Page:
| 
  • If you are citizen of an European Union member nation, you may not use this service unless you are at least 16 years old.

  • Stop wasting time looking for files and revisions! Dokkio, a new product from the PBworks team, integrates and organizes your Drive, Dropbox, Box, Slack and Gmail files. Sign up for free.

View
 

CCSS Thinking Strategies

Page history last edited by Bill 5 years, 6 months ago

Quick and Easy CCSS Thinking Strategies

 

In How to Teach Thinking Skills Within the Common Core, James Bellanca, Robin Fogarty and Brian Pete make a surprisingly simple argument:  Integrating the Common Core State Standards into your classroom can be as easy as introducing students to a structured process for tackling the kinds of thinking skills that already play a major role in most social studies and science classrooms.  Because the new standards ask students to compare and contrast, analyze, determine and evaluate again and again, emphasizing these skills in the classroom can help your students to make progress towards mastering the new curriculum. 

 

In this portion of the workshop, we will (1). examine Bellanca, Fogarty & Pete's strategies for systematically teaching thinking skills, (2). practice applying one of Bellanca, Fogarty & Pete's strategies and (3). examine additional lessons that session presenter Bill Ferriter has developed based on Bellanca, Fogarty and Pete's work.

 


 

 

 

Evaluating Samples of Student Evaluations

 

Sitting at the top of the cognitive skill set defined in Bloom's Taxonomy, evaluation -- or determining the value of an action, a product, a choice or an object -- has long been recognized as a higher-order thinking skill that needs to be integrated into classroom lessons on a daily basis.  Today, it plays a prominent role in the Common Core State Standards (see here and here).  Bellanca, Fogarty & Pete suggest that evaluating depends on our ability to JUDGEJustify essential criteria, Use evidence to weigh against the criteria, Decide how well the criteria are met, Gather the sum total and Express a final judgment.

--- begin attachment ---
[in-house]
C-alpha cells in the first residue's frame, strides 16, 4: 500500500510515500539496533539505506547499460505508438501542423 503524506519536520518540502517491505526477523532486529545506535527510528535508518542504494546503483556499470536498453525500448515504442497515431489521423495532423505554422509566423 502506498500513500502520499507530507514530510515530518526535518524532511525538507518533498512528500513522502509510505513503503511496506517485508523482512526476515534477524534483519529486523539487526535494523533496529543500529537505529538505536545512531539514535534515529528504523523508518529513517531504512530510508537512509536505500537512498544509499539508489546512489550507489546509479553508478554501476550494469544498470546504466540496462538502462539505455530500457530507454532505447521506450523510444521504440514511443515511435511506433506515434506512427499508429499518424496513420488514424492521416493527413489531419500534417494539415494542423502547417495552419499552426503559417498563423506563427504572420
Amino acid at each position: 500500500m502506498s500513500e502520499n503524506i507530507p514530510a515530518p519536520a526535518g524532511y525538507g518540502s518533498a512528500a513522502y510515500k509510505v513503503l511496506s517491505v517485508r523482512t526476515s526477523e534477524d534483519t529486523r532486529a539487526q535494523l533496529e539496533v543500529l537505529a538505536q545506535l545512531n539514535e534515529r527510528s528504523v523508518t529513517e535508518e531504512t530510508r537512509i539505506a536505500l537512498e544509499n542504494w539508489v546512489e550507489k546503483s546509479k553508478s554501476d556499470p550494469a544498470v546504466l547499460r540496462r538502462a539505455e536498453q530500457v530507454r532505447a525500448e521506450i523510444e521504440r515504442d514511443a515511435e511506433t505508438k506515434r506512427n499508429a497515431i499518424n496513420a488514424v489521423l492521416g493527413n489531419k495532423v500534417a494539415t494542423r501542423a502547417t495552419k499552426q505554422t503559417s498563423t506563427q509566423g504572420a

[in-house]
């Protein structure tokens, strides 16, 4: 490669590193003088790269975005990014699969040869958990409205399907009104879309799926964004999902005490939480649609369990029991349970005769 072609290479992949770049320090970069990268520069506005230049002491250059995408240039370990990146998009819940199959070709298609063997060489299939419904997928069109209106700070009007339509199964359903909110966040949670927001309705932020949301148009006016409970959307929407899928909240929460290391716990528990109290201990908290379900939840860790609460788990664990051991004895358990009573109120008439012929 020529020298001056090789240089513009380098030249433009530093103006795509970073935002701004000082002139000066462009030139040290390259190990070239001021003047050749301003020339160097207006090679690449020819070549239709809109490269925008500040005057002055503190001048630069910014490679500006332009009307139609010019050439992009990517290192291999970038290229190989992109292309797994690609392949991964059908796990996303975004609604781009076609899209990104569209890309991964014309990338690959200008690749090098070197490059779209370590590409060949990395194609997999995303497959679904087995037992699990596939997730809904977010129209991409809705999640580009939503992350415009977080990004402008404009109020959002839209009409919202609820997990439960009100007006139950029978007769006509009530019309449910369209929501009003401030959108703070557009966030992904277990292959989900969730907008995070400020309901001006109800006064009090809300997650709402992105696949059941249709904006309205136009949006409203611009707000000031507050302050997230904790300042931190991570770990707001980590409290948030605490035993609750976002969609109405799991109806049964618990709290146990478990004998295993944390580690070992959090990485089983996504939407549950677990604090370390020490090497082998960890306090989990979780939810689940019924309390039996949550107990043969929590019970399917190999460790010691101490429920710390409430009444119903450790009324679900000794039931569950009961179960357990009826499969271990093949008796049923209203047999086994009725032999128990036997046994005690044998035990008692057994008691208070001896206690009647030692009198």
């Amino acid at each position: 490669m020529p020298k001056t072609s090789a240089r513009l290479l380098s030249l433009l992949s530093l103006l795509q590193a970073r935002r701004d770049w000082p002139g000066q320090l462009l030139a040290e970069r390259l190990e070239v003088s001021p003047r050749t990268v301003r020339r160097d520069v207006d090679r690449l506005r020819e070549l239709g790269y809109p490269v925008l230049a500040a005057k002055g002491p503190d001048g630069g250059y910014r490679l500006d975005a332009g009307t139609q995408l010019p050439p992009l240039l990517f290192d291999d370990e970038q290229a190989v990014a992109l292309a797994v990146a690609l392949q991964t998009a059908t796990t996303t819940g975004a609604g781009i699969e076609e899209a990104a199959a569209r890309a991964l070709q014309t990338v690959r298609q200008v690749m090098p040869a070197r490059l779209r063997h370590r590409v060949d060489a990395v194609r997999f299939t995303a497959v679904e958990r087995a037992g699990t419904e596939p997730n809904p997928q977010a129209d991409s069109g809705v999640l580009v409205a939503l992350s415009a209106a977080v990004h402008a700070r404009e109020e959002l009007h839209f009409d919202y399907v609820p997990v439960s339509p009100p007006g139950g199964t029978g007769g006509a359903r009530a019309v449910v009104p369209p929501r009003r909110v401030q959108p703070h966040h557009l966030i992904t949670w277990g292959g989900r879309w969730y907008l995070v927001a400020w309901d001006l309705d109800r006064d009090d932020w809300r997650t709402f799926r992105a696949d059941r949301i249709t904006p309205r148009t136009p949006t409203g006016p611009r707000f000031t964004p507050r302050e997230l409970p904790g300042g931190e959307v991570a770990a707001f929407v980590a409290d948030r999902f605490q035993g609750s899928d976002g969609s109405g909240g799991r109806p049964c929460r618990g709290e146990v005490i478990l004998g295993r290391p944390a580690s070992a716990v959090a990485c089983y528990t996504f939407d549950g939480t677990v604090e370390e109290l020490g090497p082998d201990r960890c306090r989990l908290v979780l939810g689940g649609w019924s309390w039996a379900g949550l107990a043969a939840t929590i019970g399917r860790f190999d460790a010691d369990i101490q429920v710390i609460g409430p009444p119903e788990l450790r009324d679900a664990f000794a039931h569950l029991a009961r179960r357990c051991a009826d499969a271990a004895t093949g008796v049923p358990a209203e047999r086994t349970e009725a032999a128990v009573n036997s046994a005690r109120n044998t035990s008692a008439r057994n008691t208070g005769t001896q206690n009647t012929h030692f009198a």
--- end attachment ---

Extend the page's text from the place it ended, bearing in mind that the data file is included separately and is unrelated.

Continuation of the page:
In this activity, students in session presenter Bill Ferriter's classroom used the JUDGE acronym to evaluate pizza box ovens that they created in science class.  Explore their final products and determine whether or not the JUDGE acronym helped them to become more effective at evaluation.

 

Student Handouts:  

http://bit.ly/CCSSEvaluating (doc)  

http://bit.ly/CCSSEvaluatingPDF (pdf)

 

Exemplars to Explore:  

http://bit.ly/CCSSEvaluatingExemplar2 (pdf)

http://bit.ly/CCSSEvaluatingExemplar3 (pdf)

 

 

 

Additional Activities for Introducing CCSS Thinking Skills to Students

 

Teaching Students about Comparing and Contrasting

Handouts - Word Doc

Handouts - PDF

 

 

 

Exemplars to Explore:

http://bit.ly/CCSSCompareExemplar1

http://bit.ly/CCSSCompareExemplar2

http://bit.ly/CCSSCompareExemplar3

 

Spend any time exploring the Common Core State Standards for History-Social Studies or Science, and you'll quickly discover that students must learn to identify similarities and differences between competing points of view expressed by authors studying the same topic.  This is an essential skill for literate consumers of information in fields where debates are common and where differing viewpoints are the norm instead of the exception.  In this lesson, session presenter Bill Ferriter walks students through a process for comparing and contrasting recommended in Bellanca, Fogarty and Pete's text.  

 

Questions to Consider:  

 

  • Have you taught your students about comparing and contrasting competing viewpoints in the past?  What strategies have you found effective for teaching students to compare and contrast?